Wednesday, 17 May 2017

Exploring Public Art at the Forest Park Public Library

This post originally appeared on the LAIP in July 2015. It’s one of our favorite public art projects to take place at a library–just in time for outdoor activities! 

Today’s story (and project kit) comes to us from Elaine Luther, an artist whose work with libraries we’ve featured on the LAIP before, and Alicia Hammond, Community Engagement Librarian at the Forest Park Public Library in Illinois. Elaine and Alicia give us the scoop on the process of installation a major public art piece at a library. Enjoy! ~Laura

The finished EXPLORE installation at Forest Park Public Library. Photo by Elaine Luther.

The finished EXPLORE installation at Forest Park Public Library. Photo by Ralph Romero.

by Elaine Luther and Alicia Hammond

Interactive public art projects are risky, but they work like magic to bring people together, activate spaces and bring energy and excitement to the library!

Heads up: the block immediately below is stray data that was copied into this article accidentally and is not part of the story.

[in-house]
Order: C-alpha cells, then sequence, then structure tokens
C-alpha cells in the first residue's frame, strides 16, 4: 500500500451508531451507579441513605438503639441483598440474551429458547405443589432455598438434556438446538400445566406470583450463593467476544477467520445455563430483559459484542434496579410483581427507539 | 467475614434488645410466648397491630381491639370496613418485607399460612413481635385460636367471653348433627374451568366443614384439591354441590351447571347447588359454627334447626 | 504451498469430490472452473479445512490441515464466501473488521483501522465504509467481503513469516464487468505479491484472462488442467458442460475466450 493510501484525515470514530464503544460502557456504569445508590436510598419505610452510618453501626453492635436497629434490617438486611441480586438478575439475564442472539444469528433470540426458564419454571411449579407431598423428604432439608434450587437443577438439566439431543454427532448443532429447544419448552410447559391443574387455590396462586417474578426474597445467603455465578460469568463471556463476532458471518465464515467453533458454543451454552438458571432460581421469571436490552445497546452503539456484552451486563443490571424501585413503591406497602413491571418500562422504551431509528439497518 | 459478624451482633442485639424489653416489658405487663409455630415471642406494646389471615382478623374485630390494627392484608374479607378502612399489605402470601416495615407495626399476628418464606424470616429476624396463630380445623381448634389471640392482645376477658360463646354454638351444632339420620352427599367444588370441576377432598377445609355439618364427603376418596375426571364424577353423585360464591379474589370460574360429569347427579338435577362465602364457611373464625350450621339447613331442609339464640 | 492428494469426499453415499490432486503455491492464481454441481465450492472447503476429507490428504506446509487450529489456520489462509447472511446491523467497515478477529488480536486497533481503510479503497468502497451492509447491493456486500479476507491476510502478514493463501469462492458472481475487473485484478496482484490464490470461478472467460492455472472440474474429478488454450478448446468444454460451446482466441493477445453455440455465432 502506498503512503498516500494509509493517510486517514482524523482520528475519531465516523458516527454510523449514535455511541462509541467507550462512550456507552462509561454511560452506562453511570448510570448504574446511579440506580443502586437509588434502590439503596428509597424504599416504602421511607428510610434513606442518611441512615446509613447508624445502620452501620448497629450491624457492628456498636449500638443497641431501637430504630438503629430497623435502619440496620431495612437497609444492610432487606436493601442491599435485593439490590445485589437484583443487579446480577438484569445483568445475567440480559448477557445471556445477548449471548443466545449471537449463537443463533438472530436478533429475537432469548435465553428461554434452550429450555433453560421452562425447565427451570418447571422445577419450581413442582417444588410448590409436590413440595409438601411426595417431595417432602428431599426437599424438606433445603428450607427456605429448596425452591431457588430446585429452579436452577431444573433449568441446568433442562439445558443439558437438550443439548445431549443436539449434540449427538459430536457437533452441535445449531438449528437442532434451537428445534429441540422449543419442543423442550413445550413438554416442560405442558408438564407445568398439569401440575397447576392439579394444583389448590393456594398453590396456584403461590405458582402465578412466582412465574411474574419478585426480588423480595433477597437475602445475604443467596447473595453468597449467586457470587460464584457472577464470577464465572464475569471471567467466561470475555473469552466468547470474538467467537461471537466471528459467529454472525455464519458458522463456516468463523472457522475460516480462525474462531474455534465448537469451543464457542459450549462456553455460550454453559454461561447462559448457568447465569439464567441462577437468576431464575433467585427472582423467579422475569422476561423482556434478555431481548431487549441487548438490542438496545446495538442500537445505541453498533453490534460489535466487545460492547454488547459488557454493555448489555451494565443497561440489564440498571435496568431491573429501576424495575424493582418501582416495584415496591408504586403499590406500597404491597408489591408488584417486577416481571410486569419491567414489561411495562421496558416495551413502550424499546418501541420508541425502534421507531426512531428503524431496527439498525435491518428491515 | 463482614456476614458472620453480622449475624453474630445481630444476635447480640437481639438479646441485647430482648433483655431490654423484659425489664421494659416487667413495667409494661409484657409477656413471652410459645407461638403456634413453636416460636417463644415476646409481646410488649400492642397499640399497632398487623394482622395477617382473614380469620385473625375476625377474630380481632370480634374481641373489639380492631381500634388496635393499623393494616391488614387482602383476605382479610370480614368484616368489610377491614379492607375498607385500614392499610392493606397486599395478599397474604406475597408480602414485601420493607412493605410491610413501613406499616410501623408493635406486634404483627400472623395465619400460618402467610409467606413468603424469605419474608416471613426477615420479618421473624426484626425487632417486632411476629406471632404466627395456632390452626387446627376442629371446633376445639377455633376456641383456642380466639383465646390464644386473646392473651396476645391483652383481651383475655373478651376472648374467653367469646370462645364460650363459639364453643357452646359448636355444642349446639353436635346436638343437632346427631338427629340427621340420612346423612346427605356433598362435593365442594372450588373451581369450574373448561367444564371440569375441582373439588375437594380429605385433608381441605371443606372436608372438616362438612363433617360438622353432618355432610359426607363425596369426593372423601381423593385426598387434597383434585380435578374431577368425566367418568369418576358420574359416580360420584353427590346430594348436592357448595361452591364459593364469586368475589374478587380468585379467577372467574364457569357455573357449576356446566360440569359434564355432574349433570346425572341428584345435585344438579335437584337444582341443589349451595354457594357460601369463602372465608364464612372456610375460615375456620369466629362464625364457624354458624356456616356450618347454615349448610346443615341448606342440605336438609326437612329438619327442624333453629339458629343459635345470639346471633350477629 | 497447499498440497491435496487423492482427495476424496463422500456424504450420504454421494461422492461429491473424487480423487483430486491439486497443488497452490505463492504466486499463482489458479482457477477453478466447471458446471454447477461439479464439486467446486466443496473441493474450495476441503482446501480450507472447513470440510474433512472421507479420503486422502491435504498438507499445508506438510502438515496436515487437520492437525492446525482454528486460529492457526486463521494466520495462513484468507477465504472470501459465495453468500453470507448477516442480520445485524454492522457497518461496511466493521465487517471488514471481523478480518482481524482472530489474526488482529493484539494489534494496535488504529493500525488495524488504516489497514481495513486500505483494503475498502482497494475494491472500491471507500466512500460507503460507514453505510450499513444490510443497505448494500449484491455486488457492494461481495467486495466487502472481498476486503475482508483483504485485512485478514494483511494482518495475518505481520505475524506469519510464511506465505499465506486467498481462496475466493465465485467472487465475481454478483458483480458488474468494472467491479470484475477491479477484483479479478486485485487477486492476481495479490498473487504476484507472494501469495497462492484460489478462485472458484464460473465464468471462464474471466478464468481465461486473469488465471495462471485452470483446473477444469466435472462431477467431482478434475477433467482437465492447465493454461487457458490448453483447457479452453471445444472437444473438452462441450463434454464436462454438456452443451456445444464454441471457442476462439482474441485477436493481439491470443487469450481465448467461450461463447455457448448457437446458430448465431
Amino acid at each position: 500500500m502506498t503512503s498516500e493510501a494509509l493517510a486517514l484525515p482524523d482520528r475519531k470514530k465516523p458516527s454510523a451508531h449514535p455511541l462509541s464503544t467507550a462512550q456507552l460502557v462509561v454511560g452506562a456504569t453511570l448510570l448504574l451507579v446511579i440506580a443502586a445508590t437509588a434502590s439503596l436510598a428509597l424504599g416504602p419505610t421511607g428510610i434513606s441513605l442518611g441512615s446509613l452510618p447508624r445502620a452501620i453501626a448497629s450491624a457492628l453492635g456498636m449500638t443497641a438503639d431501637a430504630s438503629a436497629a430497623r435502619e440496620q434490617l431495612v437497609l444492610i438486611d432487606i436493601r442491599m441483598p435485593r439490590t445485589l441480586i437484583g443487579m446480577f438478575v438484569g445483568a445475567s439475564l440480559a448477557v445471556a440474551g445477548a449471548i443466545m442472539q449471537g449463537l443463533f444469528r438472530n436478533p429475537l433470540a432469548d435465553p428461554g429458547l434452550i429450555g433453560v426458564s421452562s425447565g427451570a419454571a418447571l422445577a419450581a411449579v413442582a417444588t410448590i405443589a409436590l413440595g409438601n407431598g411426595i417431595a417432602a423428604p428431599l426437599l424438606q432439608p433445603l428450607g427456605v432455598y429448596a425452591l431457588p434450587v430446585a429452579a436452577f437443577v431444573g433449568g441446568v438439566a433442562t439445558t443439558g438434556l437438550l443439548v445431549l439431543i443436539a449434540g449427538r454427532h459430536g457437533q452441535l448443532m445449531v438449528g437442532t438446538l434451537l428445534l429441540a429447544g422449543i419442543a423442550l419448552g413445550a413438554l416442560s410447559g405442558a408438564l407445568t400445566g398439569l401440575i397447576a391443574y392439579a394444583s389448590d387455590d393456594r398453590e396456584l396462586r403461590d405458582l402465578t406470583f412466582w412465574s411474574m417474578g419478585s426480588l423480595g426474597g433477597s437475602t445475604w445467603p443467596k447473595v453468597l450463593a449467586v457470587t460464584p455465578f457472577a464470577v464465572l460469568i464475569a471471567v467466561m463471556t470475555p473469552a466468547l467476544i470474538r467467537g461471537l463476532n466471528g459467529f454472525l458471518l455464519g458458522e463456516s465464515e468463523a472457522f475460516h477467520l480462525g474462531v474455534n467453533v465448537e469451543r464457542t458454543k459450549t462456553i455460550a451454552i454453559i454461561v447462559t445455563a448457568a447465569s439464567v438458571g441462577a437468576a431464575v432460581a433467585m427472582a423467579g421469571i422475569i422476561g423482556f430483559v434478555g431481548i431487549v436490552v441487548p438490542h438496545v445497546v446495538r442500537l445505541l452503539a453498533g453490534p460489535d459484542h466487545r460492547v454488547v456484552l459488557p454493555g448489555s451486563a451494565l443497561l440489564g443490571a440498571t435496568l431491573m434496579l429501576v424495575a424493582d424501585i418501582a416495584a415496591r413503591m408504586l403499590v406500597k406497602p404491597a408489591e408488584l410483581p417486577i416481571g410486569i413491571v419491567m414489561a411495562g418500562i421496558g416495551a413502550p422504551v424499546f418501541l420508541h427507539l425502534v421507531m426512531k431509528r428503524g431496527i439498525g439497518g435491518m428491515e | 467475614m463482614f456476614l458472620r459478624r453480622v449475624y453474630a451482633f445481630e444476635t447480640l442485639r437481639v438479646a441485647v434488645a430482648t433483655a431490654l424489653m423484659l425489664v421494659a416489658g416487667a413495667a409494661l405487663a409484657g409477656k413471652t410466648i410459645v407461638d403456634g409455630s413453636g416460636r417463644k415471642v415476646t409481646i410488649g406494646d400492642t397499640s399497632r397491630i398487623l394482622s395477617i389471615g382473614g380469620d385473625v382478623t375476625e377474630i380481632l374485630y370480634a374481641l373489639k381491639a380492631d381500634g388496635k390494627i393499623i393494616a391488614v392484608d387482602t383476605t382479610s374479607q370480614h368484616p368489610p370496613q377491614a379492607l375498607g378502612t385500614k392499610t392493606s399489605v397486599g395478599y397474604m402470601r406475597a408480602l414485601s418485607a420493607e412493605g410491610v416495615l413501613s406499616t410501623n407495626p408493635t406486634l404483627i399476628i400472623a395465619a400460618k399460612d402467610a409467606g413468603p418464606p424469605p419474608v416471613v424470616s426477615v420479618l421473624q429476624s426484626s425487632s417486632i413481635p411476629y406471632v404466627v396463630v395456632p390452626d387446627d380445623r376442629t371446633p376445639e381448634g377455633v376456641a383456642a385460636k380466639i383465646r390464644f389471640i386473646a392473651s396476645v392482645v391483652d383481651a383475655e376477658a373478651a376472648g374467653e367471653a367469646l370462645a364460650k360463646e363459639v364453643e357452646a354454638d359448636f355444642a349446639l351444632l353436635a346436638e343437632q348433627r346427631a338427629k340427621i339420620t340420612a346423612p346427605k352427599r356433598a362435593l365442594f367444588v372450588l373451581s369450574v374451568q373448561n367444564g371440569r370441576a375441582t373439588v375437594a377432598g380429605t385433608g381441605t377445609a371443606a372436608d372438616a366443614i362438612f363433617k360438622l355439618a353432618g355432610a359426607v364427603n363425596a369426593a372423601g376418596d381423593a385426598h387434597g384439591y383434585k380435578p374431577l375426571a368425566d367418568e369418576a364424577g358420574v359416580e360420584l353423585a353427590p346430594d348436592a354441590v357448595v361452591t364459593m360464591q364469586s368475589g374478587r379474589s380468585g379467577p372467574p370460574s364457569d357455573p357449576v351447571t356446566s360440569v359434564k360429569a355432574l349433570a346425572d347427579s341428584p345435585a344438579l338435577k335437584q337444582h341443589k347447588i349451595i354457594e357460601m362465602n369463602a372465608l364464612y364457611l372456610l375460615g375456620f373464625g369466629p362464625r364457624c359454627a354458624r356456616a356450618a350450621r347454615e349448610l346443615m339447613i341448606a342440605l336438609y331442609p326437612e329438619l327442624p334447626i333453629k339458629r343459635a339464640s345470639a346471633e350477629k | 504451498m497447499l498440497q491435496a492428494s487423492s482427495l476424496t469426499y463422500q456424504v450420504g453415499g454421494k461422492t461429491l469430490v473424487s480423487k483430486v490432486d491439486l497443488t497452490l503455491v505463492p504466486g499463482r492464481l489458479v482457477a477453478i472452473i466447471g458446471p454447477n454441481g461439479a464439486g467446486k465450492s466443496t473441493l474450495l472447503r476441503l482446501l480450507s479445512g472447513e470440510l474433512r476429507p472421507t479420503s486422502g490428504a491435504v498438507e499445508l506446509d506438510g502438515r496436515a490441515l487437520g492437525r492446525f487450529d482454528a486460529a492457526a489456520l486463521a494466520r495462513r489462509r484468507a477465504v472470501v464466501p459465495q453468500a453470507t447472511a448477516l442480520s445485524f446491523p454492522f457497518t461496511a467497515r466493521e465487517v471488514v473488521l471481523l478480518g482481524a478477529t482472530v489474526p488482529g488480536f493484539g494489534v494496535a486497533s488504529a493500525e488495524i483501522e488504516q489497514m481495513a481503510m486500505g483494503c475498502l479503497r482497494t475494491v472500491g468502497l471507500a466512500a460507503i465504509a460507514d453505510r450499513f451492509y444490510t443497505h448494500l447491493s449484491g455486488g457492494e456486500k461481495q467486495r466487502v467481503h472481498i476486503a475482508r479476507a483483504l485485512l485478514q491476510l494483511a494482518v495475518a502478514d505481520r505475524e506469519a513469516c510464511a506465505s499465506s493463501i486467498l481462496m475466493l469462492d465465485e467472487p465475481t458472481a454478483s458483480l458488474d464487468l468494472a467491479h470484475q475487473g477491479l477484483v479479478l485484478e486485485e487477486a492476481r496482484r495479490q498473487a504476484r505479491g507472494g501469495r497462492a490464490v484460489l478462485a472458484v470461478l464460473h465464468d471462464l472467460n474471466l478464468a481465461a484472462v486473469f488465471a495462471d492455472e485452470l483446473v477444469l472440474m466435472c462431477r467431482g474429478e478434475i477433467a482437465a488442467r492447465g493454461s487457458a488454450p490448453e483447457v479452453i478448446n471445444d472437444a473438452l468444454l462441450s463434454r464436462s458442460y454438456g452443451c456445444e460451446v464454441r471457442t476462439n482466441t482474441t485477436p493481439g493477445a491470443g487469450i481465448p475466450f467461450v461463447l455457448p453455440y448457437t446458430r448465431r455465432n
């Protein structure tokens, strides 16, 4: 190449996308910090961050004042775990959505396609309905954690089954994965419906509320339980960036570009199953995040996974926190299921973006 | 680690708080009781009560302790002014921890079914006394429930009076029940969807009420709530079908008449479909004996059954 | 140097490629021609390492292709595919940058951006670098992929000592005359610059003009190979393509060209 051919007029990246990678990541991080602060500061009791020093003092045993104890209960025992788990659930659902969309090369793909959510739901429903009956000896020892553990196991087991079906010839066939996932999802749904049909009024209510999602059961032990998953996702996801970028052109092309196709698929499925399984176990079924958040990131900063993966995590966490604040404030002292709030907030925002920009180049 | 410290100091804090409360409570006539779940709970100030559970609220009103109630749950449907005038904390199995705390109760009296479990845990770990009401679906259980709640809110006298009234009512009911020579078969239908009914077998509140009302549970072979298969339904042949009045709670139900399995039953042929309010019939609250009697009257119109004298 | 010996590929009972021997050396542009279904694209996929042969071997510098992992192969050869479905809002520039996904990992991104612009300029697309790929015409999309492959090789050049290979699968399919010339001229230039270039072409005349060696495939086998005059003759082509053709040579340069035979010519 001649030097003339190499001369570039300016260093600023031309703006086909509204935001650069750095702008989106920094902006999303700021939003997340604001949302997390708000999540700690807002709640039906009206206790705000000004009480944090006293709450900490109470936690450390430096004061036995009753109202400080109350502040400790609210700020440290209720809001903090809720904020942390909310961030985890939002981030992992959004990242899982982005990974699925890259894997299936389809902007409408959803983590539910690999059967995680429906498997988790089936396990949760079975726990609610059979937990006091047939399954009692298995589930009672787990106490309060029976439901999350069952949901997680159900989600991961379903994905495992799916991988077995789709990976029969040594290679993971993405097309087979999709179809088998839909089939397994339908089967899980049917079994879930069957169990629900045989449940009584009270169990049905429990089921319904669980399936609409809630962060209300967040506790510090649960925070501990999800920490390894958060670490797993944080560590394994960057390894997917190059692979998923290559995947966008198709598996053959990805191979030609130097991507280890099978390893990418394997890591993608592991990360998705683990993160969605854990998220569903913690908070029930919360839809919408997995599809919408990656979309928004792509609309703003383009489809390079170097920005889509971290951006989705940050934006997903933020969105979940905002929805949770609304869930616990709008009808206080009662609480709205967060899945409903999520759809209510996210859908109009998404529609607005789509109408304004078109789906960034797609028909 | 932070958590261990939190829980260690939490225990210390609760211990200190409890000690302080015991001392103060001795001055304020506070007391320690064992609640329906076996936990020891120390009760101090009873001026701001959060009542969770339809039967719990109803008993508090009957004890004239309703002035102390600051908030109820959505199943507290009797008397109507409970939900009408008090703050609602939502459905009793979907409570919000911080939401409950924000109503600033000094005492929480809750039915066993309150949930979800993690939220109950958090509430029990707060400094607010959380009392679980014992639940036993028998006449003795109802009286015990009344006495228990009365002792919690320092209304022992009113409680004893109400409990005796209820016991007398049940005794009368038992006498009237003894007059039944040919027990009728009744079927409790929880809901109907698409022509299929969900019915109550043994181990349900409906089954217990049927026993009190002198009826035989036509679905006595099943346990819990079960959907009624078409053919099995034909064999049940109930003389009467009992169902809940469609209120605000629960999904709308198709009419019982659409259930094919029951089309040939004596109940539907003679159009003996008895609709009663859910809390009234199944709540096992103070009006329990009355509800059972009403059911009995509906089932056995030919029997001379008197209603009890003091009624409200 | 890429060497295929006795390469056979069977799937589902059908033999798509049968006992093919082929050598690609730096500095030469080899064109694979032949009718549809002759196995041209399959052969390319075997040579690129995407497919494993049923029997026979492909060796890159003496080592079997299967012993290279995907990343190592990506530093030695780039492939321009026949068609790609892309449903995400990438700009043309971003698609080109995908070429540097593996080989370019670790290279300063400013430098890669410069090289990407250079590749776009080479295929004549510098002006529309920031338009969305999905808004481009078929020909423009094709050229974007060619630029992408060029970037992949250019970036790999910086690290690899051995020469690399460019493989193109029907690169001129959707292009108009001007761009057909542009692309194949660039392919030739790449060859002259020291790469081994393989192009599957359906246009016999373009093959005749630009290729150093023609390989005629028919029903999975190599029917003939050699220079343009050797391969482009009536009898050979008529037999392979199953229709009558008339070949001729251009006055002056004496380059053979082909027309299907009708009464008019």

As part of the Summer of Exploration Summer Program, the Forest Park Public Library’s Community Engagement Librarian Alicia Hammond enlisted artist Elaine Luther to create a very special interactive art installation.

Both of us are very inspired by the work of Chicago artist Matthew Hoffman whose “You Are Beautiful” installations are popping up all over the Chicagoland area and beyond.  These outdoor installations feature freestanding or fence mounted letters that spell out a phrase.  Elaine had experience creating installations including part of a “You Are Beautiful” installation as well as building the word “LOVE” for a Valentine’s Day themed gallery show.

We selected the term “EXPLORE” and found an open area on the library’s front lawn.  However, we didn’t just want to install art in front of the library.  We wanted to create an event that encouraged the community to have a hands on opportunity to get creative.  After Alicia secured permission from the Library Director, it was all systems go.